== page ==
Coming Anarchy 5, Obsession

Note: This is a selection from Coming Anarchy, part of tdaxp‘s SummerBlog ’06

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Obsession

“If he didn’t have to go to school and you would deliver his meals to his room, he would stay in there all day (Kiewra, et al. Developing young chess masters: A collective case study).”
This quote is a perfect way to describe how we learned highly creative, talented, and expert individuals felt about their domain. They were enthralled with it. They were consumed by it. It was an overriding sense of wanting to have your hands into it at all times. In a way this obsession was a good thing, because it helped to keep them motivated (usually, way past the point that most ordinary people would have stopped). However, this obsession was also a downside. Many times the obsession with their domain required enormous amounts of personal sacrifice and time alone.

Relevant Quotes From Interviews (Select):

When asked the question, “In general, how much time do you spend online purposefully, and how much not on purpose?” the following answer was elicited:
Chirol: “Most of my time is spent consuming information. I rarely download music and never movies. I also don’t play games or visit chat rooms and the like.”
When asked the questions, “Is it difficult or easy for you to take a break from writing?” and “Does your blogging take away from other things you would like to do?” the following answer was elicited:
Curzon: “Very difficult. Not writing is, to wit, like keeping the lid on a boiling pot of water… I know some people in Japan who acknowledge that smoking is bad for them, but defend their habit by saying the stress they’d suffer if they didn’t smoke makes it worth it. The same is true for me and blogging.”
When asked the questions, “Is it possible to practice in your media in other ways other than being on the computer?” and “How often do you do practice in those ways?” the following answer was elicited:
Younghusband: “Well, reading voraciously helps… whether on or offline, writing is one way to practice, but more importantly is critical thinking. I draw lots of little diagrams and look at maps a lot and think about stuff while walking and talking so discussion is a way of practice… all the time.”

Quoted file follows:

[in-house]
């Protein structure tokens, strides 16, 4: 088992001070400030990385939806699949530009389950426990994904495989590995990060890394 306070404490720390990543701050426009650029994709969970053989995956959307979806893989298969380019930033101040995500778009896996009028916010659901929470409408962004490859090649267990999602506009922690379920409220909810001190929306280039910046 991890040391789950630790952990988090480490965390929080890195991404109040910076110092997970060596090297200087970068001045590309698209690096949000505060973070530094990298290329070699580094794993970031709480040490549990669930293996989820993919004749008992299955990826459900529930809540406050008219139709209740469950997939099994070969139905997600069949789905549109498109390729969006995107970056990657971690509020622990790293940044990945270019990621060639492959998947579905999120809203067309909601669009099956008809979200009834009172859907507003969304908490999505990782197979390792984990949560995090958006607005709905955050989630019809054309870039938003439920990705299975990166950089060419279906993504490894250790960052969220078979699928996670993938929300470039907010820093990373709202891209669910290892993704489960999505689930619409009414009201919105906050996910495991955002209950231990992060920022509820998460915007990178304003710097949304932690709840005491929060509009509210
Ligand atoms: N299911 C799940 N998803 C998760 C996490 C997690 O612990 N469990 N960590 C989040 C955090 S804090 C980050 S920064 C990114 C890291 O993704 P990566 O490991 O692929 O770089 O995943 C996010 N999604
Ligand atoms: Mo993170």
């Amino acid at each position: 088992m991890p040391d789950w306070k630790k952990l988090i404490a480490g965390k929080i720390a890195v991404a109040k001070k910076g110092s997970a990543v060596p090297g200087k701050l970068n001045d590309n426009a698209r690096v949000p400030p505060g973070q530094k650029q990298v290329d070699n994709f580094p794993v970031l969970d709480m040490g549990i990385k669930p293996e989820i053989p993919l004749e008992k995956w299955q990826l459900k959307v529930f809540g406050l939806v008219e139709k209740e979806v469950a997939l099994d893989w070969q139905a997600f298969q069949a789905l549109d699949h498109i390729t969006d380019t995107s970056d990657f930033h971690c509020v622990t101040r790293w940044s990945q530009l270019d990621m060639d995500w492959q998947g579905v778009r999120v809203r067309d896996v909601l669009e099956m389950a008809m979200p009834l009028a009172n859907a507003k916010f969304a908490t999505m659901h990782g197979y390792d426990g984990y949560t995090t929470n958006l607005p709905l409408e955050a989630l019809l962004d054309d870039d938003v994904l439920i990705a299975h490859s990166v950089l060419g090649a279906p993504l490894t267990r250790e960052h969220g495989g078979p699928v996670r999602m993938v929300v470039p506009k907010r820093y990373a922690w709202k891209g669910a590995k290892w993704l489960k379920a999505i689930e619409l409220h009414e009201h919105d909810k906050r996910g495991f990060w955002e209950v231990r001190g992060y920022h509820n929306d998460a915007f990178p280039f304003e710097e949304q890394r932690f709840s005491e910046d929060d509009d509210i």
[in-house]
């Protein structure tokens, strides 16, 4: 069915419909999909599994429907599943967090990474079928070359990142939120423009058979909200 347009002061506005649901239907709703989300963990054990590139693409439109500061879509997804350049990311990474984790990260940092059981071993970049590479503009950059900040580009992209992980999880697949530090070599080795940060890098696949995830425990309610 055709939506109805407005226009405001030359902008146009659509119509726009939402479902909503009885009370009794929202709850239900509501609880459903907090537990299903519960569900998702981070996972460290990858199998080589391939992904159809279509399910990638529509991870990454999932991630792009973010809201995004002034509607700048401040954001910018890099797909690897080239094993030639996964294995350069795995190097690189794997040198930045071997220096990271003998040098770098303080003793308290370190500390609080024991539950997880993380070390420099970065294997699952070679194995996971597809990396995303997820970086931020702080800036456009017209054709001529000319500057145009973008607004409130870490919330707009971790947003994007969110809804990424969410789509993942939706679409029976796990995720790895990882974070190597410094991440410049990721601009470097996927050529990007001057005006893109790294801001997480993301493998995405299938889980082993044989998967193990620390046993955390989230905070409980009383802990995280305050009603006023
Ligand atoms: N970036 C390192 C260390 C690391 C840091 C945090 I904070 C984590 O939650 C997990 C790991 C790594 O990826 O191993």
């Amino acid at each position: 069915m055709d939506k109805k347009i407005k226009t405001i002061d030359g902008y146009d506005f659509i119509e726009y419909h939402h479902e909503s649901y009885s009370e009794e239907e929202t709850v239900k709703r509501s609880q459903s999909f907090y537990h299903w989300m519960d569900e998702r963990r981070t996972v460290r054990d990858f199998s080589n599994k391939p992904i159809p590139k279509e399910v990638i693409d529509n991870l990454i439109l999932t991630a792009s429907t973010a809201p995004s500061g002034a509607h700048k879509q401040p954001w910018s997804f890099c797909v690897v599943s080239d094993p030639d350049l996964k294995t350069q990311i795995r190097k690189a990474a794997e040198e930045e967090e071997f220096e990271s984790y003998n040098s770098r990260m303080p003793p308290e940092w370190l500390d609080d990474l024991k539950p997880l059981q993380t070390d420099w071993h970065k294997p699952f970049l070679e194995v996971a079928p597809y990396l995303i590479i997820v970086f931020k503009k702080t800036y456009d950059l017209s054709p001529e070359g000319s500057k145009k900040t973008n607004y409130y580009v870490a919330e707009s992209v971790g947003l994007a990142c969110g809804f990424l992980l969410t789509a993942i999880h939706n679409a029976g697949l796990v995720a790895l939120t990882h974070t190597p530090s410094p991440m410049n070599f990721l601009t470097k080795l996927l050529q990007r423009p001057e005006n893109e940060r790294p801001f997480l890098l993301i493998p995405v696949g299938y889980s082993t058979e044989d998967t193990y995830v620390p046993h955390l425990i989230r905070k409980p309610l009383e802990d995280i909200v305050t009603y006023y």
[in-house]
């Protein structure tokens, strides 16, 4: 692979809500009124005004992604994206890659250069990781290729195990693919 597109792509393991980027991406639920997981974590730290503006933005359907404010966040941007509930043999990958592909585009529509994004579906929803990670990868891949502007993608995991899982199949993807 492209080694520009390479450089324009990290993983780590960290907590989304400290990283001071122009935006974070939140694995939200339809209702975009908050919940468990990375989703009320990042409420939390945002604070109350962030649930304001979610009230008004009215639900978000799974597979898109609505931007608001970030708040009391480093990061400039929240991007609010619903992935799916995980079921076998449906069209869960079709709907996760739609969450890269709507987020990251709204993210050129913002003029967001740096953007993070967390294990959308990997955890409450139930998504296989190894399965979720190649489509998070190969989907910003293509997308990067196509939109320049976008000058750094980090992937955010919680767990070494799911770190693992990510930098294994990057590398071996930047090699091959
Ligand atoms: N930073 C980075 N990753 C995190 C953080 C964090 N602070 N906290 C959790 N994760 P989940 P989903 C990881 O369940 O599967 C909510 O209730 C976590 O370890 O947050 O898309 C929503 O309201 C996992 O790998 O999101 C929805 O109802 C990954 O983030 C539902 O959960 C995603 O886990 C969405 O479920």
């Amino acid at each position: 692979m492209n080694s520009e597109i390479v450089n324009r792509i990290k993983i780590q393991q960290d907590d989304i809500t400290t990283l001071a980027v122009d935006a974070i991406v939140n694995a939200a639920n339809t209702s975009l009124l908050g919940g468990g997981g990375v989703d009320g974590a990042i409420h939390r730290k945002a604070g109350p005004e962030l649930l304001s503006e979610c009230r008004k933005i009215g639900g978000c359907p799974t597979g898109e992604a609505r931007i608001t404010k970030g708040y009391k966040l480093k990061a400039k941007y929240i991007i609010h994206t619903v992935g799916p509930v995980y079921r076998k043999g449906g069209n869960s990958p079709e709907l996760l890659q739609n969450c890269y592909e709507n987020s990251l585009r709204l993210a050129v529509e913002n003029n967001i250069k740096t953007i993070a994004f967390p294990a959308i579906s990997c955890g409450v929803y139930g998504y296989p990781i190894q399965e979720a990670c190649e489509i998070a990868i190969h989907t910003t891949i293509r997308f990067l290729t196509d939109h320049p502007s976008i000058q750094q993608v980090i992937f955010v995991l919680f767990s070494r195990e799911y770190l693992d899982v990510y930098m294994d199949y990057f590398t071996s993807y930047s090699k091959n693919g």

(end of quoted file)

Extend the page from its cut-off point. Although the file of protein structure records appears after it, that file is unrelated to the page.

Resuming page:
Organizing The Information From The Quotes (Organize):

We see that their work in the domain is seen as an overriding work task. There appears to be purposeful practice either “most” or “all” of the time, and it is also very hard to stop. However, there are still differences in their perceptions. Notice that only one of them implied that stopping is painful (Curzon).

Association With Our Course Readings (Associate):

“Individuals who produce world-class work are totally absorbed in their careers (Weisberg, 1993).”
“[Creative individuals] work long hours, with great concentration… (Csikszentmihalyi, 1996).”
“He is passionate about it … just thrilled by it … We once took chess away and he was miserable, it was like yanking the soul out (Kiewra, et al. Developing young chess masters: A collective case study).”

Nagging Questions (Regulate):

Is the spread of identities – how much they differ relative to their essential similarity – of these creative subjects similar to the spread of identities of drug users? Both our creative subjects and drug users find that their lives seem to have been taken over by some “thing.” While we realize full well that this comparison is superficial, it is none the less quite interesting if you stop to ponder about it for a moment. Finally, how is obsession associated with our next factor, sacrifices the subjects make in order to become the most creative and talented bloggers? Do they sacrifice the things they like to do simply because they are obsessed with blogging?


Coming Anarchy, a tdaxp series:
Coming Anarchy 1: Introduction
Coming Anarchy 2: Methods and Analysis
Coming Anarchy 3: Identity